These shoes are pretty darn comfortable, right up there with the top contenders in our review. Worth noting is that this model runs about a half size small, so be sure to size up. Even with a half size larger shoe than we normally wear, these shoes were the most snug of any that we tested. Initially, this was snug in a good way, but after many days out running in these shoes, we started to feel like the snugness caused a few more rubs and friction points than in the best shoes we tried. We didn't experience blisters or discomfort, but couldn't rate them up there with the best. As such, they ended up ranked a tier below the Terra Kiger 4, roughly on par with Inov-8 Roclite G 290 and the low to the ground New Balance Vazee Summit v2. Like in past years, they also struggled in our water test. While they were middle of the pack regarding amount of water absorbed, they were the worst shoe in the test for quickly shedding water after the five-minute jog. We still find this odd considering that La Sportiva advertises them as quick drying, but we think is due to the type of fabric used inside the upper.
Weighing in at a featherweight of only 17 ounces for a pair of size men's 11.5 (we had to size up half a size for these shoes), the Helios 2.0 are by far the lightest shoe in this review. It is noticeable when you put them on and go for a run! They are two whole ounces lighter than the previous version and are close to three ounces lighter than the next closest competitor, the New Balance Vazee Summit v2. Where lightness is the most important factor, like running uphill, these shoes are the ones to grab.
Without a doubt, these are the most sensitive low-profile shoes in our review, with only the Altra Superior 3.5 even coming close. With no rock plate and only 15mm of soft EVA foam as cushioning under the forefoot, there is less between the ground and your foot than any other shoe. In short, you can feel every little twig, root, or rock on the trail. This certainly gives one an incredibly natural feel, but at the same time requires feet of steel to be able to withstand running at high speeds on rougher terrain. 10 out of 10.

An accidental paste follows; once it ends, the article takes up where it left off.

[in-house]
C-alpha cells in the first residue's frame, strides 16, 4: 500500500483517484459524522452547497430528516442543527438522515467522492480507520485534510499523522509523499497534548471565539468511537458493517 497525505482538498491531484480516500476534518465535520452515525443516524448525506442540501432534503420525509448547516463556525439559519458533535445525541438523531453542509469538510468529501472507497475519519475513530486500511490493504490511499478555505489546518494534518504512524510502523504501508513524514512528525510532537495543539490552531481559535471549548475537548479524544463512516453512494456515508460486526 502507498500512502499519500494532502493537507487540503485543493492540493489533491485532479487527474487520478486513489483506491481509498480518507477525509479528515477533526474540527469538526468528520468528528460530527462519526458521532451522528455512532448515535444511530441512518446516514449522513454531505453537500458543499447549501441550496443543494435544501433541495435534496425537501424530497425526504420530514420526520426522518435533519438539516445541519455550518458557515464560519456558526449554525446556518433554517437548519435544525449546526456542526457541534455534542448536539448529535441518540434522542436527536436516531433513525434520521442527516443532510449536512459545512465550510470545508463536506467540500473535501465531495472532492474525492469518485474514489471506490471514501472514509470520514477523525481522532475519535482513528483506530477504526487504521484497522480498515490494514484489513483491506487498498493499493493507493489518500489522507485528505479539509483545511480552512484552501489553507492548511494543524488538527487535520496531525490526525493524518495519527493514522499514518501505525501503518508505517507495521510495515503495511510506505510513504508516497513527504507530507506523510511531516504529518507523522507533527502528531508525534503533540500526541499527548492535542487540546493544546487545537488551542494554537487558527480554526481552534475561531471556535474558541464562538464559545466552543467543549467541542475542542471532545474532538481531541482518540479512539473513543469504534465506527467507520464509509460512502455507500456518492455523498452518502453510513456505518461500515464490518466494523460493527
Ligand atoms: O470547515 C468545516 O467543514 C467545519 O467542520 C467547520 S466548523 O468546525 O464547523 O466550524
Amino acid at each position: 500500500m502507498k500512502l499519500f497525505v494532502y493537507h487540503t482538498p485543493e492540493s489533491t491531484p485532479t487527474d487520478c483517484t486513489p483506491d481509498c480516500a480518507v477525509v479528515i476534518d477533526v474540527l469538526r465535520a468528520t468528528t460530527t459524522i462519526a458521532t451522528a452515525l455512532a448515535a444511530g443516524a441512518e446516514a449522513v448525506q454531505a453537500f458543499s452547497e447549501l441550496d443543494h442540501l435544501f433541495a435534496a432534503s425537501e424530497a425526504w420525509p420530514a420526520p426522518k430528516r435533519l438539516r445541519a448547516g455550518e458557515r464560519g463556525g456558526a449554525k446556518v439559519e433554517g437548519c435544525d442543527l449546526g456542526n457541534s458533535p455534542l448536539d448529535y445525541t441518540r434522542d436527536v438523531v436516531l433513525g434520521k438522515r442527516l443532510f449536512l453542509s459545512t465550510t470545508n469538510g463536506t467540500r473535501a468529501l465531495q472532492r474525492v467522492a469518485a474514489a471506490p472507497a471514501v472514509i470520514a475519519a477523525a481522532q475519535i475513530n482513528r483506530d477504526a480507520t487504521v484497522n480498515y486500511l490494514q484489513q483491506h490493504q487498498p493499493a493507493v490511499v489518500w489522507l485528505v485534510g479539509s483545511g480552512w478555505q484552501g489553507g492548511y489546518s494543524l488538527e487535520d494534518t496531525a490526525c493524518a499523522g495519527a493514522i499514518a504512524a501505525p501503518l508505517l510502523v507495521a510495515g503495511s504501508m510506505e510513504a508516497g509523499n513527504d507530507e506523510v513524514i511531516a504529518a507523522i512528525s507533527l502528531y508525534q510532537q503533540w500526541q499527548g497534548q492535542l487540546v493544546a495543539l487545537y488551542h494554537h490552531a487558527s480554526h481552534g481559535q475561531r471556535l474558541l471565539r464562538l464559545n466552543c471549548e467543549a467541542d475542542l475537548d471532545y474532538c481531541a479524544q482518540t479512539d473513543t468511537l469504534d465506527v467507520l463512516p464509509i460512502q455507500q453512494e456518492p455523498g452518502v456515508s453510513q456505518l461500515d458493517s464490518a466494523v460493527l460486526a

The Helios 2.0 is advertised as a shoe for all conditions, but we feel like it will serve one better as a part of their quiver and not as an everyday option. It would especially shine at uphill only running and races and does a pretty good job of scrambling. We don't think it offers enough protection for full speed running on technical, rocky terrain, or off-trail downhills. By the end of the review period, we will admit that we enjoyed it the most as a very minimalist, natural feeling hiking shoe.
The Helios 2.0 will cost you $125 retail, and this makes it about average for the selection of quality trail shoes this year. Since we feel like it is such a specialty contender, we are not sure that this presents a great value compared to bombproof everyday trainers like The North Face Ultra Endurance. For those who can drop the money for the perfect shoe to run the Pikes Peak Ascent, then you will be happy with your purchase, but for other uses, we don't think the value is super great here.
The Helios 2.0 is a unique shoe because it is far lighter and more sensitive than any other shoe in this review. It does not have much protection for the feet, and therefore does not lend itself well to difficult terrain or very long runs. But for those who love a minimalist, low-drop shoe that allows your feet to feel the trail, this is a worthy option to check out.